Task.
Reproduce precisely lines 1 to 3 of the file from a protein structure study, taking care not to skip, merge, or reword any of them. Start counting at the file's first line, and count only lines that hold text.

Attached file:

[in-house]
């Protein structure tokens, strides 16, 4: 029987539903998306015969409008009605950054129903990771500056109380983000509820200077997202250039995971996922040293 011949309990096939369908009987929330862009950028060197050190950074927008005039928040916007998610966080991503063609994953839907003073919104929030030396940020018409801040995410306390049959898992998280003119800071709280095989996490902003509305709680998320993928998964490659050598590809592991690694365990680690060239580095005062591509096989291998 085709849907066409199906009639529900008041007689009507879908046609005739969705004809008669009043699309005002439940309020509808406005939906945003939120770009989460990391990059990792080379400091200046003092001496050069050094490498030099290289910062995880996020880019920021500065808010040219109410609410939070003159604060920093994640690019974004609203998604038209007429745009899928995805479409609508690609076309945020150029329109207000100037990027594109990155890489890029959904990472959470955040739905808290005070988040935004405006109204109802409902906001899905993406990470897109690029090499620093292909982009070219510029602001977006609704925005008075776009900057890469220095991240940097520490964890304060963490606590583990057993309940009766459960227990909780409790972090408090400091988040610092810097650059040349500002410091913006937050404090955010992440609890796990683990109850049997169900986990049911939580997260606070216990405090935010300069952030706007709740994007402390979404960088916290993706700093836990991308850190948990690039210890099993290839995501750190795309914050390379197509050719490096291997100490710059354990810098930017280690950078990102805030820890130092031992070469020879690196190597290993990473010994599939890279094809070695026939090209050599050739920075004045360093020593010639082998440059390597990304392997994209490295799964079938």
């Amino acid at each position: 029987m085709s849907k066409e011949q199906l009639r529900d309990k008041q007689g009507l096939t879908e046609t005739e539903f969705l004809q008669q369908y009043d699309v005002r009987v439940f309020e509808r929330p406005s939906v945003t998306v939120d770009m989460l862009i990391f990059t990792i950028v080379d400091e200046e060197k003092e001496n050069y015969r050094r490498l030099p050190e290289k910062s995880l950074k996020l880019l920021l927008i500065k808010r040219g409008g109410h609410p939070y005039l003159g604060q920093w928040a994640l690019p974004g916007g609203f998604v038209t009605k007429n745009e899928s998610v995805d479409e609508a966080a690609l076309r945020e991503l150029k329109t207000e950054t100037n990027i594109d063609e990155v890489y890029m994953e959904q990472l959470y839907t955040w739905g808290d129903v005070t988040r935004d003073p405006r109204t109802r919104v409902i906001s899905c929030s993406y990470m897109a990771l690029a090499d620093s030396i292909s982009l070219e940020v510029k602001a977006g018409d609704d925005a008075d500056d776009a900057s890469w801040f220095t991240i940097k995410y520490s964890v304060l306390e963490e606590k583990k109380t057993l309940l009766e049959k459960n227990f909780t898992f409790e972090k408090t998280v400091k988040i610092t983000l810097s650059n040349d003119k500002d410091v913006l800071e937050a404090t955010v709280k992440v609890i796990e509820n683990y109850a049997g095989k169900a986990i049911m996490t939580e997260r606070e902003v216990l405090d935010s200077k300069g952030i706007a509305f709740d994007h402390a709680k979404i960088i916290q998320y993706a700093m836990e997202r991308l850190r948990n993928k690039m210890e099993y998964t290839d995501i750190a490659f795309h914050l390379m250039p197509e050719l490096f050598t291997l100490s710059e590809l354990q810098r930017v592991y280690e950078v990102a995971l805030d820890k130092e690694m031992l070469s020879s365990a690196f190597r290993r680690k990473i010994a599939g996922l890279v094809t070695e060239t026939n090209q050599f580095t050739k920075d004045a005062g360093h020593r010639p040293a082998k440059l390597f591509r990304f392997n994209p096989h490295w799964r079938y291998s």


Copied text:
[in-house]
């Protein structure tokens, strides 16, 4: 029987539903998306015969409008009605950054129903990771500056109380983000509820200077997202250039995971996922040293 011949309990096939369908009987929330862009950028060197050190950074927008005039928040916007998610966080991503063609994953839907003073919104929030030396940020018409801040995410306390049959898992998280003119800071709280095989996490902003509305709680998320993928998964490659050598590809592991690694365990680690060239580095005062591509096989291998 085709849907066409199906009639529900008041007689009507879908046609005739969705004809008669009043699309005002439940309020509808406005939906945003939120770009989460990391990059990792080379400091200046003092001496050069050094490498030099290289910062995880996020880019920021500065808010040219109410609410939070003159604060920093994640690019974004609203998604038209007429745009899928995805479409609508690609076309945020150029329109207000100037990027594109990155890489890029959904990472959470955040739905808290005070988040935004405006109204109802409902906001899905993406990470897109690029090499620093292909982009070219510029602001977006609704925005008075776009900057890469220095991240940097520490964890304060963490606590583990057993309940009766459960227990909780409790972090408090400091988040610092810097650059040349500002410091913006937050404090955010992440609890796990683990109850049997169900986990049911939580997260606070216990405090935010300069952030706007709740994007402390979404960088916290993706700093836990991308850190948990690039210890099993290839995501750190795309914050390379197509050719490096291997100490710059354990810098930017280690950078990102805030820890130092031992070469020879690196190597290993990473010994599939890279094809070695026939090209050599050739920075004045360093020593010639082998440059390597990304392997994209490295799964079938």
């Amino acid at each position: 029987m085709s849907k066409e011949q199906l009639r529900d309990k008041q007689g009507l096939t879908e046609t005739e539903f969705l004809q008669q369908y009043d699309v005002r009987v439940f309020e509808r929330p406005s939906v945003t998306v939120d770009m989460l862009i990391f990059t990792i950028v080379d400091e200046e060197k003092e001496n050069y015969r050094r490498l030099p050190e290289k910062s995880l950074k996020l880019l920021l927008i500065k808010r040219g409008g109410h609410p939070y005039l003159g604060q920093w928040a994640l690019p974004g916007g609203f998604v038209t009605k007429n745009e899928s998610v995805d479409e609508a966080a690609l076309r945020e991503l150029k329109t207000e950054t100037n990027i594109d063609e990155v890489y890029m994953e959904q990472l959470y839907t955040w739905g808290d129903v005070t988040r935004d003073p405006r109204t109802r919104v409902i906001s899905c929030s993406y990470m897109a990771l690029a090499d620093s030396i292909s982009l070219e940020v510029k602001a977006g018409d609704d925005a008075d500056d776009a900057s890469w801040f220095t991240i940097k995410y520490s964890v304060l306390e963490e606590k583990k109380t057993l309940l009766e049959k459960n227990f909780t898992f409790e972090k408090t998280v400091k988040i610092t983000l810097s650059n040349d003119k500002d410091v913006l800071e937050a404090t955010v709280k992440v609890i796990e509820n683990y109850a049997g095989k169900a986990i049911m996490t939580e997260r606070e902003v216990l405090d935010s200077k300069g952030i706007a509305f709740d994007h402390a709680k979404i960088i916290q998320y993706a700093m836990e997202r991308l850190r948990n993928k690039m210890e099993y998964t290839d995501i750190a490659f795309h914050l390379m250039p197509e050719l490096f050598t291997l100490s710059e590809l354990q810098r930017v592991y280690e950078v990102a995971l805030d820890k130092e690694m031992l070469s020879s365990a690196f190597r290993r680690k990473i010994a599939g996922l890279v094809t070695e060239t026939n090209q050599f580095t050739k920075d004045a005062g360093h020593r010639p040293a082998k440059l390597f591509r990304f392997n994209p096989h490295w799964r079938y291998s």